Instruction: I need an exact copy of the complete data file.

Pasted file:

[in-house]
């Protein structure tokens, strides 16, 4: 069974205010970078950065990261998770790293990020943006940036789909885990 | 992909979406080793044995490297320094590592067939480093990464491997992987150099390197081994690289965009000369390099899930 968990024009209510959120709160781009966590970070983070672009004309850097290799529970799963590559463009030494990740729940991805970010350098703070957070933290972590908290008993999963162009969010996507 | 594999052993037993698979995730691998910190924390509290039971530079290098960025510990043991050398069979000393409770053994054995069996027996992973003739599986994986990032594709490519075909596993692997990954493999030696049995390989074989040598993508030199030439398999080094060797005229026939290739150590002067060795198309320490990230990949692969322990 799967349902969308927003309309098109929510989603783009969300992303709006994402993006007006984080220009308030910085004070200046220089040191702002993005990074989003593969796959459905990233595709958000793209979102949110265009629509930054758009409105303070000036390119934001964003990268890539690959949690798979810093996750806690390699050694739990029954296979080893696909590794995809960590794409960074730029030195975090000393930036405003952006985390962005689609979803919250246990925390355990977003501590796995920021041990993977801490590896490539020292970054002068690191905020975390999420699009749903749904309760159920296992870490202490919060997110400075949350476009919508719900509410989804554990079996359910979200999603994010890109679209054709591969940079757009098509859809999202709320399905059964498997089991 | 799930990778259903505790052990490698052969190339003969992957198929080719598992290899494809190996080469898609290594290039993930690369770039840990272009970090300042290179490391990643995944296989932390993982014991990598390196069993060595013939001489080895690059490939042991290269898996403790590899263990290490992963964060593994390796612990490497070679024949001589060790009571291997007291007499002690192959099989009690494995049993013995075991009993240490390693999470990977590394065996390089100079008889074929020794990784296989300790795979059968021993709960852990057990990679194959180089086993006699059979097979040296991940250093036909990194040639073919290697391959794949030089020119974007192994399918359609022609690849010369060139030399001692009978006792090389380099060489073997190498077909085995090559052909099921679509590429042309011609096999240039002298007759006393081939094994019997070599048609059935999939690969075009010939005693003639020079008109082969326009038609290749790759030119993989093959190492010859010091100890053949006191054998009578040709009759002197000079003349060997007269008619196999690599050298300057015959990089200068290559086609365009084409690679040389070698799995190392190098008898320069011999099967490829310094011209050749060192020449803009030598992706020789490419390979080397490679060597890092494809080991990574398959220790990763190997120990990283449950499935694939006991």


[in-house]
């Protein structure tokens, strides 16, 4: 069974205010970078950065990261998770790293990020943006940036789909885990 | 992909979406080793044995490297320094590592067939480093990464491997992987150099390197081994690289965009000369390099899930 968990024009209510959120709160781009966590970070983070672009004309850097290799529970799963590559463009030494990740729940991805970010350098703070957070933290972590908290008993999963162009969010996507 | 594999052993037993698979995730691998910190924390509290039971530079290098960025510990043991050398069979000393409770053994054995069996027996992973003739599986994986990032594709490519075909596993692997990954493999030696049995390989074989040598993508030199030439398999080094060797005229026939290739150590002067060795198309320490990230990949692969322990 799967349902969308927003309309098109929510989603783009969300992303709006994402993006007006984080220009308030910085004070200046220089040191702002993005990074989003593969796959459905990233595709958000793209979102949110265009629509930054758009409105303070000036390119934001964003990268890539690959949690798979810093996750806690390699050694739990029954296979080893696909590794995809960590794409960074730029030195975090000393930036405003952006985390962005689609979803919250246990925390355990977003501590796995920021041990993977801490590896490539020292970054002068690191905020975390999420699009749903749904309760159920296992870490202490919060997110400075949350476009919508719900509410989804554990079996359910979200999603994010890109679209054709591969940079757009098509859809999202709320399905059964498997089991 | 799930990778259903505790052990490698052969190339003969992957198929080719598992290899494809190996080469898609290594290039993930690369770039840990272009970090300042290179490391990643995944296989932390993982014991990598390196069993060595013939001489080895690059490939042991290269898996403790590899263990290490992963964060593994390796612990490497070679024949001589060790009571291997007291007499002690192959099989009690494995049993013995075991009993240490390693999470990977590394065996390089100079008889074929020794990784296989300790795979059968021993709960852990057990990679194959180089086993006699059979097979040296991940250093036909990194040639073919290697391959794949030089020119974007192994399918359609022609690849010369060139030399001692009978006792090389380099060489073997190498077909085995090559052909099921679509590429042309011609096999240039002298007759006393081939094994019997070599048609059935999939690969075009010939005693003639020079008109082969326009038609290749790759030119993989093959190492010859010091100890053949006191054998009578040709009759002197000079003349060997007269008619196999690599050298300057015959990089200068290559086609365009084409690679040389070698799995190392190098008898320069011999099967490829310094011209050749060192020449803009030598992706020789490419390979080397490679060597890092494809080991990574398959220790990763190997120990990283449950499935694939006991």